The Rule of Law is very readable book and the issues are well presented and I would recommend you buy it. You may wish to read it again. It is the most readable law book I read so far. You will enjoy some of his recommendations for changes and smile wryly (as he does on the back cover) at his comment that European Court of Human Rights has many cases: "The most pressing problem now, however, is not whether the scope of the Convention should be enlarged but whether the Strasbourg court can handle the huge volume of cases currently brought before it". Well, a good measure of punishment could make courts function better. Should the judges be fined too when they mess up big time with attitudinal problems in full knowledge of the law and facts? If doctors are responsible for mistakes they make and have to compensate their victims why not judges?

Thursday, 7 October 2010

Political Dissidents and Psychiatric Examinations

It is extremely easy to become a political dissident. It requires no desire to be so and no decision to become it. One can quite simply do one's job and find that one has become a political dissident. It can happen to people who regard themselves as apolitical.

Contrary to the view of many people in the West who imagine, for example, that all Russian dissidents were opposing Communism, some were very committed to it in a way that others thought was rather naive. Major-General Pyotr Grigorenko, a much decorated Red Army commander (photo on left) did annoy the authorities when he objected to lavish lifestyle and jobs for life in case of senior communist party officials. He was diagnosed as: "psychological illness in the form of paranoid development of personality....His psychological condition was characterised by the presence of reformist ideas, particularly for the reorganisation of the state apparatus." He was hospitalised for one year and on release his mind not cleared from reformist delusions he got into human rights protests. He was warned by KGB General Svetlichny: "If you go out into the street, even without disturbing the traffic, with banners reading "Long Live the Central Committee!", we shall still put you in lunatic asylums."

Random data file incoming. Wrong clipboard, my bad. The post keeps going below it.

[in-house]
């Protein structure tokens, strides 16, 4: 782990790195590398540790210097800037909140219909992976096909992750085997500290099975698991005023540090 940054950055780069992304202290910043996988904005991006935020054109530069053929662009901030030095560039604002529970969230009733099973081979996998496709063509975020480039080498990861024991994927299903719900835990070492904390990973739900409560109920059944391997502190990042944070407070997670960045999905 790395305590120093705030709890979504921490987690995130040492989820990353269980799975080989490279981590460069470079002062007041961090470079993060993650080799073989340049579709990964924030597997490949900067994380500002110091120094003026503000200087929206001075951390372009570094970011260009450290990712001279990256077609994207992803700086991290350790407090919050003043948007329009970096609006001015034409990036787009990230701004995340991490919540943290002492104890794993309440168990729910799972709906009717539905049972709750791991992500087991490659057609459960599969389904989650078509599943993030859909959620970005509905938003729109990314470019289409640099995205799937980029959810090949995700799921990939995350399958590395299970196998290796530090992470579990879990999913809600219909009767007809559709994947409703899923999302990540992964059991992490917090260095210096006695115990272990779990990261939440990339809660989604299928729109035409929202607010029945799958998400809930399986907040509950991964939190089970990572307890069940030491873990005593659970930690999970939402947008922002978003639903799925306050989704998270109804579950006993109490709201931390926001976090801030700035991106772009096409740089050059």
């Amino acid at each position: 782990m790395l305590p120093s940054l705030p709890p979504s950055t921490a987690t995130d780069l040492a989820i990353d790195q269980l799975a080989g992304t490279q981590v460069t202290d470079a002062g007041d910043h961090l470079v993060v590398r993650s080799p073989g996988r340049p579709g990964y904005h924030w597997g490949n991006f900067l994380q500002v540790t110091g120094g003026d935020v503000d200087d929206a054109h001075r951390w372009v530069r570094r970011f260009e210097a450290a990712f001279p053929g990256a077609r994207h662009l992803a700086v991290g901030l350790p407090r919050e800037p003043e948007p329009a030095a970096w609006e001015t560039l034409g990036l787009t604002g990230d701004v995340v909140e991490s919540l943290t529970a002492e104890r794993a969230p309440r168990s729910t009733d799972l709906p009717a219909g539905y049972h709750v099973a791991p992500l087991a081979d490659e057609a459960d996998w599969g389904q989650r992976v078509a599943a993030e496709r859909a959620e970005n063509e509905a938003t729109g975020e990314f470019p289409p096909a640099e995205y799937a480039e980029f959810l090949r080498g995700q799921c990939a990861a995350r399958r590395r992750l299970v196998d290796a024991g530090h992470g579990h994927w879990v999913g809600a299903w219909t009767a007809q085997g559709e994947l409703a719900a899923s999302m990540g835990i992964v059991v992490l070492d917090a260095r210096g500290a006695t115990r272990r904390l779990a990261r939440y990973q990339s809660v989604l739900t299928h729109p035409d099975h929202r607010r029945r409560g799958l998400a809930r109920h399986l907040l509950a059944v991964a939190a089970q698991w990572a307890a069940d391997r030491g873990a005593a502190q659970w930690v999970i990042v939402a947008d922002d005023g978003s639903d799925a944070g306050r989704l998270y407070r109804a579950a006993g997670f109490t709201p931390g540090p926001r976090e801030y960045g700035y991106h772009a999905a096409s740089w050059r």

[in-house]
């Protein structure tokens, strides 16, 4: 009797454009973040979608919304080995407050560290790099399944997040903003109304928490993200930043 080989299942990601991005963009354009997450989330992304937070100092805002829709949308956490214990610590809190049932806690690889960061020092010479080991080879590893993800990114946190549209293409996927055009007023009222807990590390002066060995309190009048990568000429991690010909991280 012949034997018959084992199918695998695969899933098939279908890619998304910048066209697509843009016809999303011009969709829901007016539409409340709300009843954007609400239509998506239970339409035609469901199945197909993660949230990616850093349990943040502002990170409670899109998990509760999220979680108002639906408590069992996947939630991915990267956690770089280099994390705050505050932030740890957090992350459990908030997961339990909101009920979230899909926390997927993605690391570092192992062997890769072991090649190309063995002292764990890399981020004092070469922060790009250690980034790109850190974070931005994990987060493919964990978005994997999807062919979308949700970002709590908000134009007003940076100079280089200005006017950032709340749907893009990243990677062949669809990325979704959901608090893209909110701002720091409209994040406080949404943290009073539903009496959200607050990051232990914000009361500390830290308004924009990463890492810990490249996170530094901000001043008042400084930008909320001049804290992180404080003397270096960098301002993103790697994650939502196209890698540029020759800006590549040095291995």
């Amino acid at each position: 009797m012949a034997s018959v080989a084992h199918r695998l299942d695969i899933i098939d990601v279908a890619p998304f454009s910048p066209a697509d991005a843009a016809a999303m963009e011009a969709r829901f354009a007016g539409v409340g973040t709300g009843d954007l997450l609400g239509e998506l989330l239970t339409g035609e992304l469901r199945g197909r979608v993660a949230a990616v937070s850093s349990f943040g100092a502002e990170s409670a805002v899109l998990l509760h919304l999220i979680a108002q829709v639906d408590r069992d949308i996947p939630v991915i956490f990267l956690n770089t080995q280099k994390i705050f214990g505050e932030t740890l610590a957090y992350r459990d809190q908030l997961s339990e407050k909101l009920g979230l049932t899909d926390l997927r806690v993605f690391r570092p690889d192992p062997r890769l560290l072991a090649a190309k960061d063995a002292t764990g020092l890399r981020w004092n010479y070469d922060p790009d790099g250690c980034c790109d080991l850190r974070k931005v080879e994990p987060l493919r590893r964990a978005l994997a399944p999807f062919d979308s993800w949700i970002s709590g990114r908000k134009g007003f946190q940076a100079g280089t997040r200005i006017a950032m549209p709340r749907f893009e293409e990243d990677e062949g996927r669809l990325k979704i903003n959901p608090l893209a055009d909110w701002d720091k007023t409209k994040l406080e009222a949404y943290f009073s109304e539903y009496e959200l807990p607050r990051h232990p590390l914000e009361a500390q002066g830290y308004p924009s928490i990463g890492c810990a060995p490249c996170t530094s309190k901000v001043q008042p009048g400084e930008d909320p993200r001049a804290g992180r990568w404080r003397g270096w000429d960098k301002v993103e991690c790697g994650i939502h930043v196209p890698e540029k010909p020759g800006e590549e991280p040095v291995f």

As General Grigorenko continued his activities he was tricked to a meeting, put into a cell and subjected to three hour psychiatric examination which was normal according to Professor Detengof. KGB men unhappy with this absence of psychiatric diagnosis decided that they can only rely on Serbsky Institute in Moscow, where Dr Morozov and Professor Lunts subsequently obliged by making diagnosis of paranoid personality development and confined him for five years of compulsory inpatient treatment.

Not all psychiatrists worked in Paranoia Factory as Frances Wheen calls it in his excellent book "Strange Days Indeed, The Golden Age of Paranoia". There was some resistance with gross sarcasm as in the case of a Latvian farmer who was hospitalised because he said that Soviet invasion of Czechoslovakia was bad for communist image. His psychiatrist wrote: